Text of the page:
Submissions (Summary)

The following papers have been submitted currently (only title, author and abstract are published on the public web site).

Human-Computer Interaction Education and Diversity
Tom Gross

Abstract. In this position paper I discuss the pros and cons of homogenising education in the field of human-computer interaction.

HCI Education Challenges in the Future: from GUI to Tangibles and from Adult Users to Children Users

Saila Ovaska

Abstract. The paper discusses some observations that motivate special attention to HCI education in the future: student and employer needs, MOOCs, technology development, and moving from components in a graphical user interface
(GUI) to active real-world objects that can be touched and manipulated.

Oldies but goodies: the value of basic design principles
Toni Robertson

Abstract. This position paper reflects on many years of teaching HCI within undergraduate and postgraduate coursework and within research training. In that time HCI has developed from relatively straightforward content, with real challenges finding examples and materials to use in the classroom, to the current situation where we are challenged in our subject design by the rapid advancement of technologies and rapidly accumulating knowledges about designing new kinds of interactive technologies for people to use. The paper explains how the ongoing process of updating and reinterpreting the content of various lectures and assessments has changed how they are presented to a more explicit focus on learning some of the basic design principles that have always been defining of HCI. It suggests than an understanding of some basic user-centred design principles can orient us to issues of design and use of new technologies at the same time as providing robust links to the accumulated wisdom of the field.

Using Open-Ended Group Projects in HCI courses
Mats Daniels, Åsa Cajander and Roger McDermott

Abstract. Human computer interaction has become a boundless domain that addresses numerous aspects related to the use of computers and systems development. At the same time knowledge related to human computer interaction is becoming more and more central as computer systems influence all aspects of our daily lives. This situation is indeed challenging for education and educational settings. In this paper we argue that HCI education needs to move away from traditional teaching approaches and we present the concept of Open Ended Group Projects (OEGP) as one possible avenue forward. We will present one course unit where the concept is used, and some of the theoretical foundations in order to provide a base for discussing how the OEGP concept can be used to meet some of the demands on today’s HCI education.

Studio-Based Learning: A Methodology of Teaching HCI
Paula Alexandra Silva, Martha E. Crosby, Blanca J. Polo

Abstract. The creative element of HCI tends to be neglected due to the rapid advancement of hardware platforms as well as software development. HCI books cannot keep up with this rapid growth, nor can they provide students with the necessary tools to succeed. Considering these facts, HCI instructors need to implement techniques that not just complement but also enhance learning while preparing students for the real world. Studio-based learning, being a constructivist pedagogy that includes critiques and reflection can greatly enhance HCI education.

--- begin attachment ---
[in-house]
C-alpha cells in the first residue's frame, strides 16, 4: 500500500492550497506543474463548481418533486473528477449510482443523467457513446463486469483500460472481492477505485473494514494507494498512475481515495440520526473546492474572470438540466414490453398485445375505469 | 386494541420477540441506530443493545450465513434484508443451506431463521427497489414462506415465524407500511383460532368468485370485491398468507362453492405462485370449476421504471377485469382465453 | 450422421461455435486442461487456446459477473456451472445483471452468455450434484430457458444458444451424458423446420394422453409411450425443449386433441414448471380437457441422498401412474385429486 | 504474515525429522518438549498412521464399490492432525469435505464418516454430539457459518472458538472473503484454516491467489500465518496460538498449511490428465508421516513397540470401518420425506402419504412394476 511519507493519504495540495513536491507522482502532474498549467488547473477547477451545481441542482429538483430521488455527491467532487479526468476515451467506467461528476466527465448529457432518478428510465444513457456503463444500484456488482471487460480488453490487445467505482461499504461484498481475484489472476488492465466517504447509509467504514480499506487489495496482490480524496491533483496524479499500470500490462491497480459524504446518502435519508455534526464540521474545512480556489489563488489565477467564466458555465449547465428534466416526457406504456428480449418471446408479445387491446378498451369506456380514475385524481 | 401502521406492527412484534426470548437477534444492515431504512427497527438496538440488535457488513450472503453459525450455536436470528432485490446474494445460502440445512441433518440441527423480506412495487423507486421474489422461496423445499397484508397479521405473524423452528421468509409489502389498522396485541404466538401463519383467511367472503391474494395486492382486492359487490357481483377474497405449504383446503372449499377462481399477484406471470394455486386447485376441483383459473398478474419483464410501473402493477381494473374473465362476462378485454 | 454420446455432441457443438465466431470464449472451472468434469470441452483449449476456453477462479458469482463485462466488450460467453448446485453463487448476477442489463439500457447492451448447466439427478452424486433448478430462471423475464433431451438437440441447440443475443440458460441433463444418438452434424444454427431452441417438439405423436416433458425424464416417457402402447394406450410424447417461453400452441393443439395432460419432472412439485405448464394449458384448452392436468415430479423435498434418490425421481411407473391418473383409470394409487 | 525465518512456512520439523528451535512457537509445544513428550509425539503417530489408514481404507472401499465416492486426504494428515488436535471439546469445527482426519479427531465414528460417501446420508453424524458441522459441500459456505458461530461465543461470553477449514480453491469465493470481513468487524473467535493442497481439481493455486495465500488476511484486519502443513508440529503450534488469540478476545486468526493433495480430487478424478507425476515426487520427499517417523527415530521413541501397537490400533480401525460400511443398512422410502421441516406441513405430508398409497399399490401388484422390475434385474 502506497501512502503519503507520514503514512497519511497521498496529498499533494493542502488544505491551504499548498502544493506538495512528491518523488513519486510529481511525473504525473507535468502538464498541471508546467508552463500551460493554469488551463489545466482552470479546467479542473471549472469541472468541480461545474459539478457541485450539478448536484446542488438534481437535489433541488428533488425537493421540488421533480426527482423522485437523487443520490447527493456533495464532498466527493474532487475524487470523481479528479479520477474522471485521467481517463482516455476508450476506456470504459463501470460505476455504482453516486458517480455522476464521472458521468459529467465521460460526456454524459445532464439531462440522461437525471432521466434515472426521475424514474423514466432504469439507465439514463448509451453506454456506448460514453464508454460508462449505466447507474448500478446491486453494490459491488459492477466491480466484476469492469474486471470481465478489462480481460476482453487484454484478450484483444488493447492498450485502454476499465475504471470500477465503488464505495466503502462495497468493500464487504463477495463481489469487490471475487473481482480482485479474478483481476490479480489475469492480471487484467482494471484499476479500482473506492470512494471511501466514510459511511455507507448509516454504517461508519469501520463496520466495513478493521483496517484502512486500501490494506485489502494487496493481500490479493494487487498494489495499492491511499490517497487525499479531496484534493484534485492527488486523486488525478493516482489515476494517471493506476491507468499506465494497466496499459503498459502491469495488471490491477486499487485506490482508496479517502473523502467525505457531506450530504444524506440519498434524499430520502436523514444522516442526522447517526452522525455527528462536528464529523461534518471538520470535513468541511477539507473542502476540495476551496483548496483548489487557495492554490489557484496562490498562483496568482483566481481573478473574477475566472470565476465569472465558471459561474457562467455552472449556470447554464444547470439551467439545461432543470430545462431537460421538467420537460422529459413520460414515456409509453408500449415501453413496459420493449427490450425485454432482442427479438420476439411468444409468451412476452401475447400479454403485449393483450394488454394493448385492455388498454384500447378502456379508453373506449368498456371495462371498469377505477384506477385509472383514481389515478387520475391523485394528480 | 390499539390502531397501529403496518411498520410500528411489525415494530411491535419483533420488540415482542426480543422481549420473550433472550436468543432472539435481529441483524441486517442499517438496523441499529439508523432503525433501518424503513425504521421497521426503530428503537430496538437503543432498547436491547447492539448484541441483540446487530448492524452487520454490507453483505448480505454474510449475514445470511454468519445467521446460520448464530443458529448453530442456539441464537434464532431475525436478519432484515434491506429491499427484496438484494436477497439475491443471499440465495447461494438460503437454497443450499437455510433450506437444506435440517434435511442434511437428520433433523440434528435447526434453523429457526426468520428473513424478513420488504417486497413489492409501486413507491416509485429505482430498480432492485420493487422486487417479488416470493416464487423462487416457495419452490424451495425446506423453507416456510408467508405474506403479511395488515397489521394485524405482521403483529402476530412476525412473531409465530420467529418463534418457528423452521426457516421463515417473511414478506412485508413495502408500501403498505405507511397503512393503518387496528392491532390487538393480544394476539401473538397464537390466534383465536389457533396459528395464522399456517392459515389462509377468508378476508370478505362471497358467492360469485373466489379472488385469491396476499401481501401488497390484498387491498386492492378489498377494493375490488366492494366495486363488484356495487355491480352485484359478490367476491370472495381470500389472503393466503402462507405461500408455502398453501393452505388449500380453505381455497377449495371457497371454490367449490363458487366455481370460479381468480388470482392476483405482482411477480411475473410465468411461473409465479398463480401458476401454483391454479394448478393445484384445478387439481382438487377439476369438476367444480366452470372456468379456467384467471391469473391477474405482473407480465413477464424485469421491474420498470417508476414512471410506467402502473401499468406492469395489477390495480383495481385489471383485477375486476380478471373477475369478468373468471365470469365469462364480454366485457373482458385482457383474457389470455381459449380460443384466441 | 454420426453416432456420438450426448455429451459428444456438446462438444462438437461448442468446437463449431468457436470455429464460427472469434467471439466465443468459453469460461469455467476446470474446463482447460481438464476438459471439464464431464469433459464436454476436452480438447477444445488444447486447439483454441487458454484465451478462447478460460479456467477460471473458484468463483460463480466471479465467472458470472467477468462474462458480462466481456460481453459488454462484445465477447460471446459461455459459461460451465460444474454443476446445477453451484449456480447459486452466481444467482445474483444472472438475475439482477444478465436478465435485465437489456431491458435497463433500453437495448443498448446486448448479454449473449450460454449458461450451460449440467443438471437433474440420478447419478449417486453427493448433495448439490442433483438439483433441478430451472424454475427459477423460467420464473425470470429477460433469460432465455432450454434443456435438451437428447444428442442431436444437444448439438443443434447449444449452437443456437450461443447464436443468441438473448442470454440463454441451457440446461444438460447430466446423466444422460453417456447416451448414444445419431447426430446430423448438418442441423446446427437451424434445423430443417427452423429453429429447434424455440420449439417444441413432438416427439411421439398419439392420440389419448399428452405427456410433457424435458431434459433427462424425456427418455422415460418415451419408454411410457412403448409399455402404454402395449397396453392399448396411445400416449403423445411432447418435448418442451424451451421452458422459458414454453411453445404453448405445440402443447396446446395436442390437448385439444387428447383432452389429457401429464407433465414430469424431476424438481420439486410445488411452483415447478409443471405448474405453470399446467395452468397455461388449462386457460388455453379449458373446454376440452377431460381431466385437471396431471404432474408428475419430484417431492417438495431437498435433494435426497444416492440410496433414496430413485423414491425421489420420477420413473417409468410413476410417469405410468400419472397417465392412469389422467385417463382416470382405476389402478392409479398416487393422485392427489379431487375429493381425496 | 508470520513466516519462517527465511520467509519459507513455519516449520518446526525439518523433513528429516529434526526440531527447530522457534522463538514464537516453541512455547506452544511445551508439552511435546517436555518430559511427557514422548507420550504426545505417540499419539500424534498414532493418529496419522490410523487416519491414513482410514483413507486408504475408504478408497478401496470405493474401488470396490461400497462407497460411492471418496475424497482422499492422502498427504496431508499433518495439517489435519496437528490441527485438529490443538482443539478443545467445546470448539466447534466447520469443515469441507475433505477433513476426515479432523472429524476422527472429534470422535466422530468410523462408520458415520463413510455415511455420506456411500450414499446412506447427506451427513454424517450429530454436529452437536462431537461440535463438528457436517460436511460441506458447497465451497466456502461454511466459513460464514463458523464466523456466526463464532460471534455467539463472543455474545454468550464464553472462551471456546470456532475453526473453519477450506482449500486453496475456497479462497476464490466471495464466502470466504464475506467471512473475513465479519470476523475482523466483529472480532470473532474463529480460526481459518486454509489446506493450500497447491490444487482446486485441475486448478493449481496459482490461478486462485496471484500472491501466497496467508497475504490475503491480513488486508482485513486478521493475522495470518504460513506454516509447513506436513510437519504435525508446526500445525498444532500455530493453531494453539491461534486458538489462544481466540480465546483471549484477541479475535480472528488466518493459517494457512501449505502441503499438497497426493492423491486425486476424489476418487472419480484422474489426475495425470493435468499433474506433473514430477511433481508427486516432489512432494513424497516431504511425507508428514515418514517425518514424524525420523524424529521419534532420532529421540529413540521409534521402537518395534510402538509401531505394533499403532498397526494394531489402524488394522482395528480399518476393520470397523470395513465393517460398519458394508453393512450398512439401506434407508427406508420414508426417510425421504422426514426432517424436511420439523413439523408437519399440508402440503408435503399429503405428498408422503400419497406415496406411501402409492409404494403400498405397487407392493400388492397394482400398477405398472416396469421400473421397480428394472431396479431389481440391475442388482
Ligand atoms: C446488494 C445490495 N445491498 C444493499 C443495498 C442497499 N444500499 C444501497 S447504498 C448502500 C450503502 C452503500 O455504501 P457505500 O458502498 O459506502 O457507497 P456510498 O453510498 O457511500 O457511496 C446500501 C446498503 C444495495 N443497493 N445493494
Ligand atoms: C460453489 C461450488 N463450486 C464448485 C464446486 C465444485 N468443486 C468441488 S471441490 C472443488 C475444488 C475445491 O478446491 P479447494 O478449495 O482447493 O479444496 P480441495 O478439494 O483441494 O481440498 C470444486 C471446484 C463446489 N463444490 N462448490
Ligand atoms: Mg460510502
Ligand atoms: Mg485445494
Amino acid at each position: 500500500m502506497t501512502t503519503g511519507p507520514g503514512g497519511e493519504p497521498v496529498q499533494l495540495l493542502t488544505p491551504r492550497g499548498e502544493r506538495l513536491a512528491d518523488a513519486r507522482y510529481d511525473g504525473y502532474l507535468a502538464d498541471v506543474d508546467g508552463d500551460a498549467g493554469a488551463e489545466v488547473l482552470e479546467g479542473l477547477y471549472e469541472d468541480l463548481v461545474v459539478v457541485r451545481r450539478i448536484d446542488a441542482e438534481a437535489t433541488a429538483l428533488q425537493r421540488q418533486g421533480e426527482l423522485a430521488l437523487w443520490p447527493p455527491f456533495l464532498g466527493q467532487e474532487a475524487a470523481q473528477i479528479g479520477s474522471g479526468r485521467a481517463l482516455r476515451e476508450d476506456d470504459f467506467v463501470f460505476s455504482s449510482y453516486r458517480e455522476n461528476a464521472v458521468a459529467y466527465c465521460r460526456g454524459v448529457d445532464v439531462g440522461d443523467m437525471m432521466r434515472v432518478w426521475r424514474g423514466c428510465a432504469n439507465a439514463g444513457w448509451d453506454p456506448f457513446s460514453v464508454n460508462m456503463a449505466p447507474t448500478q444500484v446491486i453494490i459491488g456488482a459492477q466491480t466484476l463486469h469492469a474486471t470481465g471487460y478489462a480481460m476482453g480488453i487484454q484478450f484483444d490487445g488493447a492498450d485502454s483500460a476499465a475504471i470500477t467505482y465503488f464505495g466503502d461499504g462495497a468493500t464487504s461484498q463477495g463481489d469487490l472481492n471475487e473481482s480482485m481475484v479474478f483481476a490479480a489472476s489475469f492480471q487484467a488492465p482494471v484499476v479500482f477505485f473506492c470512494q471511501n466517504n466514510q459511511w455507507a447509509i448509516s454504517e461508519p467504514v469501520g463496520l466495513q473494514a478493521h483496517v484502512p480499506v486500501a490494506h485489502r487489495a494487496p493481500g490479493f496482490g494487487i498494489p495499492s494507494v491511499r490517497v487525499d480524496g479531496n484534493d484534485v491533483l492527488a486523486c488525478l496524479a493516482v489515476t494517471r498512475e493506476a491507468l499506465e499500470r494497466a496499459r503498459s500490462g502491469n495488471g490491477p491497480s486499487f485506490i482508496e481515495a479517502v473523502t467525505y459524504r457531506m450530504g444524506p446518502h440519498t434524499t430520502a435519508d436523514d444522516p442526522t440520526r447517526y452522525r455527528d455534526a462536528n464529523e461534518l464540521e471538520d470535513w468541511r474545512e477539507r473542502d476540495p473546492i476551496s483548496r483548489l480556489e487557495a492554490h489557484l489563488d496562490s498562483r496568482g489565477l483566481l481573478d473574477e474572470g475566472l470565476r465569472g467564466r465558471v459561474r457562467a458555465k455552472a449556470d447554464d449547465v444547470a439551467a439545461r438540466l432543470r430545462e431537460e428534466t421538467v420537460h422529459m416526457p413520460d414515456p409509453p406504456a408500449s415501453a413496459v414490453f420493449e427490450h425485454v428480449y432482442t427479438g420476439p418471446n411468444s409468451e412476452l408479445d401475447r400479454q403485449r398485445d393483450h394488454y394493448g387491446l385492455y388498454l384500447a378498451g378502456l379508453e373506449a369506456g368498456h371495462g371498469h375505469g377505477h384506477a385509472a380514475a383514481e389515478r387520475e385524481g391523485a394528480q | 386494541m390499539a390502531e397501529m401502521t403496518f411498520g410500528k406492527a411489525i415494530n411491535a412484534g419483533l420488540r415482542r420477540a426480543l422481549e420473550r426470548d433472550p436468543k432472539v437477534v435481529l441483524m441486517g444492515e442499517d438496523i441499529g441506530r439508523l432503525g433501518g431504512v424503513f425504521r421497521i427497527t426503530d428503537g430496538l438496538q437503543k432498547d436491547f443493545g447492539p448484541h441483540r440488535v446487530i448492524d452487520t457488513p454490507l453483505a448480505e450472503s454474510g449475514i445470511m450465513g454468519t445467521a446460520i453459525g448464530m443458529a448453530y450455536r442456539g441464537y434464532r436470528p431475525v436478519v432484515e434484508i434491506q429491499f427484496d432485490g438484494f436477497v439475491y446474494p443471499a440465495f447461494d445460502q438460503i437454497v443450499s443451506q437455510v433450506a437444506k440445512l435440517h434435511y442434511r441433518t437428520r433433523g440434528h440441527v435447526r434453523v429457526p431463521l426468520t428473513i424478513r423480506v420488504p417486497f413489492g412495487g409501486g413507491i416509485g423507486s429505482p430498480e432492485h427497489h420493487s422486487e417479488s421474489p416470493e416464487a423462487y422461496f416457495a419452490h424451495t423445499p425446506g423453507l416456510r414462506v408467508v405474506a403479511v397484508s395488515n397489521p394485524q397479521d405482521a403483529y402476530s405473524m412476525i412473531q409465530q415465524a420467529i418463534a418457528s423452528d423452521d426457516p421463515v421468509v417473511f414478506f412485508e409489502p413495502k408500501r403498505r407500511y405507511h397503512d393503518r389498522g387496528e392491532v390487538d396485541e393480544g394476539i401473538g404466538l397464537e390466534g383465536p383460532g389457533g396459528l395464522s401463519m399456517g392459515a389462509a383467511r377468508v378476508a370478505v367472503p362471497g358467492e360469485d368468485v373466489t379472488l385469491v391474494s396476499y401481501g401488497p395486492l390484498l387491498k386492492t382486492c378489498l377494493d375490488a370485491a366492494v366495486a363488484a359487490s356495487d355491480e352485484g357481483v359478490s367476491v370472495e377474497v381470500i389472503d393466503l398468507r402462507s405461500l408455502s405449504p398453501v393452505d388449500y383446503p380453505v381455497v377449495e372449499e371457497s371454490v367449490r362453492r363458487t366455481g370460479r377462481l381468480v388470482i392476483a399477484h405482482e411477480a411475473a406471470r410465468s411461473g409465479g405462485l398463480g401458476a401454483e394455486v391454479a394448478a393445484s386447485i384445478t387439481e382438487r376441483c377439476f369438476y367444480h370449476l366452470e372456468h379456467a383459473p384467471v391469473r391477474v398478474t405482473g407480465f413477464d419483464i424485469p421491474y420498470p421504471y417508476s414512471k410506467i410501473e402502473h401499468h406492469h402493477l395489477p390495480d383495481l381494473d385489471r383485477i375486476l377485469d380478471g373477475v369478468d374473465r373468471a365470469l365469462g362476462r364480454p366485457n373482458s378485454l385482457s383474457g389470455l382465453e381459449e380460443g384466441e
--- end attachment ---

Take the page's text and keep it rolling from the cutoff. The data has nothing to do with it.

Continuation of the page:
Suggesting a method to increase student activity and cultural awareness by inclusion of ethnographical elements in HCI education.
Anette Löfström

Abstract. This paper presents ideas that evolved during a project development course for teachers at Uppsala University. The aim of the study was to investigate eventual interest among teachers at the IT-department to include ethnography in their teaching. Throughout the study a creative discussion took off. Due to these discussions the purpose of the initial study shifted and resulted in a concrete suggestion of a teaching method that uses ethnographical elements as tools to increase student activity and achievements of goals in HCI education. The method has potential to increase students’ and teachers’ awareness and knowledge of each student as a cultural being, through directed discussions that are linked to both course goals and cultural features. Thereby they can get insights of where the student as an individual is best suited within HCI as a diverse field. However; there are also pitfalls that need to be identified and discussed.

From theory to practice, a student’s perspective
Simon Harhues, Niknam Moslehi & Jens Meder

To offer the best possible learning experience, theory needs to be connected to its practice in a meaningful way. Because of the diverse field Human-Computer Interaction (HCI) is addressing and the fast evolving technology it incorporates, we see the need for HCI education to cover a varied set of current tools and different scientific backgrounds. Nevertheless due to the inflexible curriculum in university, current HCI education often focuses too much on its theoretical basis. As a possible solution to this problem, we discuss in this paper a learning ecosystem. In its centre a laboratory facility acts as a hub, offering practical project possibilities, connecting both students and researchers within – and also outside – the HCI community and facilitating events of different formats. This allows students to put their theoretical knowledge into a situated context as well as to improve information exchange.


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